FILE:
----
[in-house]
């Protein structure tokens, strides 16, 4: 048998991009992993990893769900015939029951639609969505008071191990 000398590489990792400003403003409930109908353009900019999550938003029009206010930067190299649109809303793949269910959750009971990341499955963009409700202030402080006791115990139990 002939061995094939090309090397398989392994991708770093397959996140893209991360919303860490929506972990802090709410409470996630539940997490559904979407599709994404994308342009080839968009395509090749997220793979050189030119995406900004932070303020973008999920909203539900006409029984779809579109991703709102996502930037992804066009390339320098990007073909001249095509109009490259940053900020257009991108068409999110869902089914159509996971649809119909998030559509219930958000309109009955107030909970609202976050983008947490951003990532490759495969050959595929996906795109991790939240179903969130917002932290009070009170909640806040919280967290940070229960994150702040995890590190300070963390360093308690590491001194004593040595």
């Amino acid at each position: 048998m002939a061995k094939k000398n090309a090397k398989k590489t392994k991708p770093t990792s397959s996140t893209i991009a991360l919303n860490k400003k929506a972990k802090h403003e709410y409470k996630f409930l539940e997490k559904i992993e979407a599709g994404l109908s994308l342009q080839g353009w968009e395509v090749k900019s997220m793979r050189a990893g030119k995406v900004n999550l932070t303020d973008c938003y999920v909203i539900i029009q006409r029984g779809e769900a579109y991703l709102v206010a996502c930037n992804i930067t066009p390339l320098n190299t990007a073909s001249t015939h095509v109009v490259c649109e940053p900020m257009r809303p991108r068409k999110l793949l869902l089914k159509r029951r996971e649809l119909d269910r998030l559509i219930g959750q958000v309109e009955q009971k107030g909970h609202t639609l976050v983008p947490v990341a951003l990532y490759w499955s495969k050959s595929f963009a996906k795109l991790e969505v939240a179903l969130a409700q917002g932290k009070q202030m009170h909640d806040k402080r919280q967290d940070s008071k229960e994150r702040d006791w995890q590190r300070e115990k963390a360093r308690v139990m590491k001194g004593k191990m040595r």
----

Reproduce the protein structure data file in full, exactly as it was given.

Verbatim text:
[in-house]
């Protein structure tokens, strides 16, 4: 048998991009992993990893769900015939029951639609969505008071191990 000398590489990792400003403003409930109908353009900019999550938003029009206010930067190299649109809303793949269910959750009971990341499955963009409700202030402080006791115990139990 002939061995094939090309090397398989392994991708770093397959996140893209991360919303860490929506972990802090709410409470996630539940997490559904979407599709994404994308342009080839968009395509090749997220793979050189030119995406900004932070303020973008999920909203539900006409029984779809579109991703709102996502930037992804066009390339320098990007073909001249095509109009490259940053900020257009991108068409999110869902089914159509996971649809119909998030559509219930958000309109009955107030909970609202976050983008947490951003990532490759495969050959595929996906795109991790939240179903969130917002932290009070009170909640806040919280967290940070229960994150702040995890590190300070963390360093308690590491001194004593040595």
């Amino acid at each position: 048998m002939a061995k094939k000398n090309a090397k398989k590489t392994k991708p770093t990792s397959s996140t893209i991009a991360l919303n860490k400003k929506a972990k802090h403003e709410y409470k996630f409930l539940e997490k559904i992993e979407a599709g994404l109908s994308l342009q080839g353009w968009e395509v090749k900019s997220m793979r050189a990893g030119k995406v900004n999550l932070t303020d973008c938003y999920v909203i539900i029009q006409r029984g779809e769900a579109y991703l709102v206010a996502c930037n992804i930067t066009p390339l320098n190299t990007a073909s001249t015939h095509v109009v490259c649109e940053p900020m257009r809303p991108r068409k999110l793949l869902l089914k159509r029951r996971e649809l119909d269910r998030l559509i219930g959750q958000v309109e009955q009971k107030g909970h609202t639609l976050v983008p947490v990341a951003l990532y490759w499955s495969k050959s595929f963009a996906k795109l991790e969505v939240a179903l969130a409700q917002g932290k009070q202030m009170h909640d806040k402080r919280q967290d940070s008071k229960e994150r702040d006791w995890q590190r300070e115990k963390a360093r308690v139990m590491k001194g004593k191990m040595r």